New Bankruptcy Opinion: IN RE OPTIM ENERGY, LLC – Dist. Court, D. Delaware, 2015




CASCADE INVESTMENT, LLC, et al., Appellees.

Bankr. Case No. 14-10262-BLS, Civ. No. 14-738-LPS.

United States District Court, D. Delaware.

March 13, 2015.


LEONARD P. STARK, District Judge.

Pending before the Court is Appellant Walnut Creek Mining Company’s appeal from the May 13, 2014 Opinion and Order (“Order”) (D.I. 1-2, 1-3) of the United States Bankruptcy Court for the District of Delaware dismissing its Motion for Derivative Standing (“Standing Motion”). For the reasons discussed, the Court will affirm the Bankruptcy Court’s Order.


Cascade Investment, LLC (through its wholly-owned subsidiary ECJV) (collectively “Cascade” or “Appellee”) and PNM Resources, Inc. (“PNMR”) formed Debtor Optim Energy, LLC, in January 2007 for the purpose of entering the deregulated Texas electricity market. (D.I. 16 at 2) Cascade contributed cash, and PNMR contributed an existing power plant, resulting in equivalent ownership stakes between the two entities. (Id.) On February 12, 2014, Optim Energy, LLC and certain subsidiaries (collectively, “Debtor”) filed for chapter 11 bankruptcy relief in the United States Bankruptcy Court for the District of Delaware. (Bankr. Case No. 14-10262, D.I. 1)

On June 1, 2007, Cascade and Debtor had entered into a financing arrangement with Wells Fargo. Wells Fargo agreed to extend Debtor an unsecured $1 billion revolving line of credit (the “Wells Fargo Credit Facility”). Cascade provided a joint guarantee of this debt (the “Cascade Guaranty”) as a condition precedent to Wells Fargo’s agreement to lend. (Bankr. Case No. 14-10262, D.I. 194, Ex. M at § 7.1(a)(3)(5)) In exchange for the Cascade Guaranty, Debtor similarly guaranteed that it would reimburse Cascade for any payments that Cascade made pursuant to the Cascade Guaranty (the “Reimbursement Guaranty”). (D.I. 14 at 2) Cascade secured the Reimbursement Guaranty with a first priority lien on substantially all of Debtor’s assets, but subordinated this lien to the Wells Fargo Credit Facility. (Id.; Bankr. Case No. 14-10262, D.I. 194, Ex. M at § 7.1(a)(3)(5))

Debtor’s bankruptcy filing constituted an event of default under the Wells Fargo Credit Facility. (D.I. 14 at 3) In accordance with the Cascade Guaranty, Cascade became liable for the approximately $712 million still outstanding under that debt facility. In preparation for Debtor’s default, Cascade had wired this amount to an account at Wells Fargo Bank. (Bankr. Case No. 14-10262, D.I. 194, Ex. S) On the petition date, Wells Fargo set-off this deposit against Cascade’s outstanding debt under the Wells Fargo Credit Facility, which then triggered Debtor’s obligation to Cascade under the Reimbursement Guaranty. (Id.) Debtor’s bankruptcy schedules list Cascade as a creditor holding a claim for approximately $712 million, secured by substantially all of its assets. (Id., D.I. 206 at 18)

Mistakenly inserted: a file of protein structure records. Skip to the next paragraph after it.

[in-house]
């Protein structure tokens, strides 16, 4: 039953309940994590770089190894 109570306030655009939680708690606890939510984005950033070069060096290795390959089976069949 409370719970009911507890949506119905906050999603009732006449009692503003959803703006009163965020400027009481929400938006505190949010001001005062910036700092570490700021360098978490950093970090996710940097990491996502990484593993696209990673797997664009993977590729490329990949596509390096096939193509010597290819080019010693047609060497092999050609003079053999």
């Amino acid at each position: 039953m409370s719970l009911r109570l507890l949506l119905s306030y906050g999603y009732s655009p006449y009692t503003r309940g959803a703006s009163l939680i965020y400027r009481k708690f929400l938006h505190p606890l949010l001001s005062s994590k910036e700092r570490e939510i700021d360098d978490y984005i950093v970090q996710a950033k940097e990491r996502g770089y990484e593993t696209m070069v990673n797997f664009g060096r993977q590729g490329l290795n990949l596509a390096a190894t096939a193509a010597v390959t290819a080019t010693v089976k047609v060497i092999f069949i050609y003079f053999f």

On March 6, 2014, the Bankruptcy Court granted the Final DIP Financing Order. (Id. D.I. 144) This Order provided that any adversary proceedings challenging prepetition indebtedness must be brought by May 13, 2014 (the “Challenge Period”). (Id. at ¶ 14) Walnut Creek Mining Company, the largest unsecured creditor in the case, sought to challenge Cascade’s asserted secured position. (D.I. 14 at 3) On April 14, 2014, Walnut Creek filed its Standing Motion with the intent of commencing an adversary proceeding against Cascade. (Bankr. Case No. 14-10262, D.I. 194) Attached as an exhibit to that motion was a proposed adversary complaint (the “Complaint”) that sought to recharacterize or subordinate Cascade’s purported debt. (Id. at Ex. A)

After briefing and oral argument, the Bankruptcy Court issued an Opinion (D.I. 1-2) and Order (D.I. 1-3) denying Walnut Creek’s Standing Motion. The Bankruptcy Court found that no basis for derivative standing existed because Appellant’s Complaint failed as a matter of law to state claims against Cascade. (D.I. 1-2 at 18)

On May 14, 2014, [2] Walnut Creek filed its notice of appeal in this Court. (D.I. 1) After the parties fully briefed the issues, the Court heard oral argument on February 10, 2015.


Appellant challenges the Bankruptcy Court’s Order on the basis that it incorrectly found that the Complaint did not state claims for recharacterization and equitable subordination. (D.I. 12 at 5, 11) Appellant highlights several factual allegations in its Complaint that it claims the Bankruptcy Court did not properly consider. Appellant maintains that the Bankruptcy Court made factual findings, which was improper at this stage of the proceedings. Specifically, Appellant claims that the Bankruptcy Court should not have made factual findings with respect to (1) the adequacy of Debtor’s capitalization on June 1, 2007; (2) Cascade’s and Debtor’s intention to treat the June 1, 2007 transaction as debt instead of equity; and (3) the equitableness of Cascade’s conduct. [3] (See D.I. 1-2 at 14-15, 18) Appellant requests that this Court reverse the Bankruptcy Court’s Order and grant retroactive relief permitting Appellant to file the proposed adversary proceeding notwithstanding the expired Challenge Period. Appellant offers three bases for such relief: (1) granting nunc pro tune relief, (2) equitably tolling the deadline, or (3) excusing the late filing under Fed. R. Bankr. P. 9006(b)(1). (D.I. 14 at 14-18)

Cascade responds that the Bankruptcy Court considered and properly rejected all factual allegations in Cascade’s Complaint. Moreover, Cascade maintains that even if Appellant has a basis for derivative standing, the expired Challenge Period forecloses it from filing an adversary proceeding that challenges pre-petition indebtedness. (D.I. 16 at 18)


Appeals from the Bankruptcy Court to this Court are governed by 28 U.S.C. § 158. Pursuant to § 158(a), district courts have mandatory jurisdiction to hear appeals “from final judgments, orders, and decrees” and discretionary jurisdiction over appeals “from other interlocutory orders and decrees.” 28 U.S.C. § 158(a)(1) and (3). In conducting its review of the issues on appeal, this Court reviews the Bankruptcy Court’s findings of fact for clear error and exercises plenary review over questions of law. See Am. Flint Glass Workers Union v. Anchor Resolution Corp., 197 F.3d 76, 80 (3d Cir. 1999) .